While it’s never actually confirmed in the book, most people agree that Christopher is on the spectrum. The way the author explored this is astounding. While it changes how Christopher handles things, it in no way shows him as being incapable or “lesser than.” It’s amazing how well-written this book is. It really made me think and I would be very surprised if this isn’t considered a classic in the future.

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Infinite Jest by David Foster Wallace

Christopher John Francis Boone knows all the countries of the world and their capitals and every prime number up to 7,057. He relates well to animals but has no understanding of human emotions. He cannot stand to be touched. And he detests the color yellow.

This improbable story of Christopher’s quest to investigate the suspicious death of a neighborhood dog makes for one of the most captivating, unusual, and widely heralded novels in recent years.

This seems like one of those books that intimidates a lot of people. I highly recommend giving it a go. I believe that- aside from the themes explored in the book- its odd writing style ( the endnotes! Endless endnotes!) will both fascinate and confuse for many generations to come.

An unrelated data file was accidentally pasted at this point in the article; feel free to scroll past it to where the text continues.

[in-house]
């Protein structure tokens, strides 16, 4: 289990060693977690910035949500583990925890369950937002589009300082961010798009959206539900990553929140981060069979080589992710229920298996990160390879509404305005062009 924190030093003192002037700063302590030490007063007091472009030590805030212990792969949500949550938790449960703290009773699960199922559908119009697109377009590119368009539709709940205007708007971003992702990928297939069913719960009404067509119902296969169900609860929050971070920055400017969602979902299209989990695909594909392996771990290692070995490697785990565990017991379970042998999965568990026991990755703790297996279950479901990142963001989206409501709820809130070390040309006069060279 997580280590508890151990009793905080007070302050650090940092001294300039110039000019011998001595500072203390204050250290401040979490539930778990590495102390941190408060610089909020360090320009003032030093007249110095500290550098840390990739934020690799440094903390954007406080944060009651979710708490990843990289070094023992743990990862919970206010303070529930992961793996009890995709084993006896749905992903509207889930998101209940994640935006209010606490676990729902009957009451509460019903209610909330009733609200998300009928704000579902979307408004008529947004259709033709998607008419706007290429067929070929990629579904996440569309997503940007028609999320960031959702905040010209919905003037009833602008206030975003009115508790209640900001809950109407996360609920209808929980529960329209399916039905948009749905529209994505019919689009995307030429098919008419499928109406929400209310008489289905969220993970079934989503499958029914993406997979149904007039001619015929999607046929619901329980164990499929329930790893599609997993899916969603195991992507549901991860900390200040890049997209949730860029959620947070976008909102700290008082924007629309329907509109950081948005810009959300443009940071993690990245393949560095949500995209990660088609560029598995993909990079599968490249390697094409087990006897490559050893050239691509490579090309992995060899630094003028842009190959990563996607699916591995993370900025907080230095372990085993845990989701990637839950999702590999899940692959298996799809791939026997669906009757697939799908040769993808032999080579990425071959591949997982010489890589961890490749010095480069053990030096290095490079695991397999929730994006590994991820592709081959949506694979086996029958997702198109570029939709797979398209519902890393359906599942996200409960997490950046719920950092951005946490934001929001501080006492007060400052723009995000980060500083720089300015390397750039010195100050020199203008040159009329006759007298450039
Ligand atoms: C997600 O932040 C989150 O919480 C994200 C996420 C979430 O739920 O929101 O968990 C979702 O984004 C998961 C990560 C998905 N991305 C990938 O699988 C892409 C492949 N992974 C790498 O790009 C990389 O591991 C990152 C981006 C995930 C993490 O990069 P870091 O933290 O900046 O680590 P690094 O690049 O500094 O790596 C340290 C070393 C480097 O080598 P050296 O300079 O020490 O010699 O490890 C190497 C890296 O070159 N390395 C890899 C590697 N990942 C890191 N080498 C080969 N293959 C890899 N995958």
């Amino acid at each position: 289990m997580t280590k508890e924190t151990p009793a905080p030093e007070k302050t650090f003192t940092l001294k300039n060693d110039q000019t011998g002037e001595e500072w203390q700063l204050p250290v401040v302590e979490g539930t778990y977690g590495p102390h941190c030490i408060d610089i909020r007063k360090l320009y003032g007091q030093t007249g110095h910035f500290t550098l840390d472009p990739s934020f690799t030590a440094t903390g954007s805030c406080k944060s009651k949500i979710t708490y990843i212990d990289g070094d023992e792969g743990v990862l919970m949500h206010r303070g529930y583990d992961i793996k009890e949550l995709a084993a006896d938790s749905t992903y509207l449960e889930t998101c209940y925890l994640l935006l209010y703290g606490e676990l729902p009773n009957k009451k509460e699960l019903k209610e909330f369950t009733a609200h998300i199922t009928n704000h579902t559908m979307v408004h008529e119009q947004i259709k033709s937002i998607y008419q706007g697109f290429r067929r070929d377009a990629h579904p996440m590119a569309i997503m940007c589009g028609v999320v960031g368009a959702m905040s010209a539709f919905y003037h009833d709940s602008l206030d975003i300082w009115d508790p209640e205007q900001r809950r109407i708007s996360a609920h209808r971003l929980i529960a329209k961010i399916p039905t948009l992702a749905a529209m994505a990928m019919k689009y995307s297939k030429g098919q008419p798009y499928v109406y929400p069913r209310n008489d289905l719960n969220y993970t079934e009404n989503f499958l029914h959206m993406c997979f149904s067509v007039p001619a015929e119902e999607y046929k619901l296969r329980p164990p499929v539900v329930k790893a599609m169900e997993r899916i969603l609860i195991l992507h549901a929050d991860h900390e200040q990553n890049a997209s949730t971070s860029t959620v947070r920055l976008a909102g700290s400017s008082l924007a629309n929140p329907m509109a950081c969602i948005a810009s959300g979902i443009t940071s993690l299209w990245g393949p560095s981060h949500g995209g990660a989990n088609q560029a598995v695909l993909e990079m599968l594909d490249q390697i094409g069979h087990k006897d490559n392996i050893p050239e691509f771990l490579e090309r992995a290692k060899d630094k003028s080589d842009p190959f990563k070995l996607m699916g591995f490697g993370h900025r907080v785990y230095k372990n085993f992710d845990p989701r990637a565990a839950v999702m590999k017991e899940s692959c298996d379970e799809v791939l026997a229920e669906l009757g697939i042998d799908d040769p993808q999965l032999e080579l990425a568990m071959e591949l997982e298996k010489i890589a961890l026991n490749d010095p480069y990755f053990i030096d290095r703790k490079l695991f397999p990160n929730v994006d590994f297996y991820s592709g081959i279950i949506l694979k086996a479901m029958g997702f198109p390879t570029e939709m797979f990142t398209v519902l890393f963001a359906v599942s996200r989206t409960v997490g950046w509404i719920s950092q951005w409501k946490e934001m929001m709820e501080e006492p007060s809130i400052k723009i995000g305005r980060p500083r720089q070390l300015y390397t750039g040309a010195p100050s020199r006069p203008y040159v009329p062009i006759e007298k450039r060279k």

If some of these are already considered classics, then yay and my bad. It’s been longer than I care to admit since I’ve had required reading of “classics.”

What do you think? What would you add?

Parasites by Matthew Samuels

Image result for parasites by matthew samuels
At the end of the universe, the very fabric of reality is beginning to contract, winding up to the Big Crunch. Alone and isolated on the planet Lyra, humans evolved late on a resource-poor world. Doomed to die out as food and minerals dwindle, a scientist makes a chance discovery allowing people and vehicles to travel through ‘thinnings’ – patches of space linking universes.Kael and Alessia are explorers charting where the thinnings go and more importantly, bringing back valuable resources to Lyra, trying desperately to extend the lifespan of their home world. Alessia’s father, Ben, set out two years ago to uncover another species’ reference to a ‘solution’ to the big crunch problem – but never returned. A chance discovery leads Kael and Alessia to a clue, prompting another expedition to see if they can avoid the mistakes of the past and help to unravel the mystery.Kael, Alessia and their gruff bodyguard Basteel retrace Ben’s steps, seeking closure for Alessia, a solution for Lyra and together begin a voyage through wild, weird and wonderful planets. (taken from Amazon)